You play a big part in my eco education – thanks

A COUPLE of weeks ago in this column I warned of the dangers of an invasion of harlequin ladybirds and speculated it was probably only a matter of time before it happened.

I then got an email from a very helpful lady who runs the National Invasive Species Database at the Biodiversity Centre on the WIT campus in Waterford. She said there was a second Irish sighting last September and, after it was verified by experts, an Invasive Species Alert was posted.

The first recorded sighting in 2007 was in a head of celery imported into a Tesco supermarket in Co Antrim and, because it was an import, and the ladybird was killed, it didn’t trigger an alert. The second occurred in 2009, when one was found in a kitchen on the Ards Peninsula in Co Down and because this one could have flown in from the wild it triggered the alert. The species is rampant in Britain at present and the north-east of Ireland offers the shortest sea crossing for an invasive winged insect.

When I get emails from readers I try to acknowledge them and make some comments on the contents. But about a month ago I asked people to let me know whether they thought cuckoos were more plentiful this year. I got such a huge response that I haven’t been able to reply to all of them. I apologise for this but I would like to assure everyone who bothered to contact me that I read everything and the information was very valuable.

A couple of readers said they hadn’t heard the cuckoo this year and, in fact, hadn’t heard one for many years. But over 90% of the responses either said they’d heard one calling for the first time in many years or that they’d heard far more than normally. The information confirmed my suspicion that 2010 has been a good year for a declining species. Thanks for your help.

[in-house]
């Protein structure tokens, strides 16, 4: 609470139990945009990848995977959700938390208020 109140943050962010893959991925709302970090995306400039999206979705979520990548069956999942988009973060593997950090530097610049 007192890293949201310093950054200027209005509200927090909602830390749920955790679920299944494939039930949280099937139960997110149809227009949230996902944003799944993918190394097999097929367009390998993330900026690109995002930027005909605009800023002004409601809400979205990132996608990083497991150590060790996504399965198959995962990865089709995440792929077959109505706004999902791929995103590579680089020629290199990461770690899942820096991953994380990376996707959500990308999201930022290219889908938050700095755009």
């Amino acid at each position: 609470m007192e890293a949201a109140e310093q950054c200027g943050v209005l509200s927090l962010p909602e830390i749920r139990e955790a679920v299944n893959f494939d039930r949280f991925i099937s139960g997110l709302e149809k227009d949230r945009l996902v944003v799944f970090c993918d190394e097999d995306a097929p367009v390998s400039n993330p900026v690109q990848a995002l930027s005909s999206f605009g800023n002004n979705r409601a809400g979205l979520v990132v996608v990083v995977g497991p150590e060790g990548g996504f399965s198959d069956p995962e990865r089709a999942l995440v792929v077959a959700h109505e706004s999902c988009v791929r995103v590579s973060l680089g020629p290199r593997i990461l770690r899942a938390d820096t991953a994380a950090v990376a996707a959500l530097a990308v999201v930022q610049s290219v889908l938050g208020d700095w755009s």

Now, I’m going to tell you a wildlife story. It’s not the most exciting wildlife story you’ve ever heard but I’m going to tell you anyway. Last week a frog took up residence in our water feature. Built last year, it consists of a modest rockery on the patio. There’s a small pool – about the size of a wash-hand basin – at the top and a larger one, a bit larger than a bath tub, at its base. The two are connected by a waterfall, which of course is driven by a submersible pump. The three goldfish that survived the big freeze live in the lower pool.

The frog arrived during the very hot weather and spends most of the day under a clump of heather that grows in the splash zone where it’s cool and moist. It takes the occasional dive into the pool but, like all Irish frogs outside the breeding season, it’s basically a land animal.

It emerges in the early evening and climbs the rockery, showing quite an amazing ability to ascend nearly vertical cliffs. I assume that it’s going hunting. To be able to watch a wild animal at close quarters over a period of time is a real privilege and demonstrates the value of a garden pond or a water feature in a wildlife garden.

One thing I’ve noticed is that the frog arrived from the west. A couple of hundred metres to the west of my house the limestone soil changes abruptly to peat. Frogs take on the colour of their environment. Mine is dark brown, the colour of the bog. The frogs that come from the rich grasslands to the east are green with a yellowish tinge.


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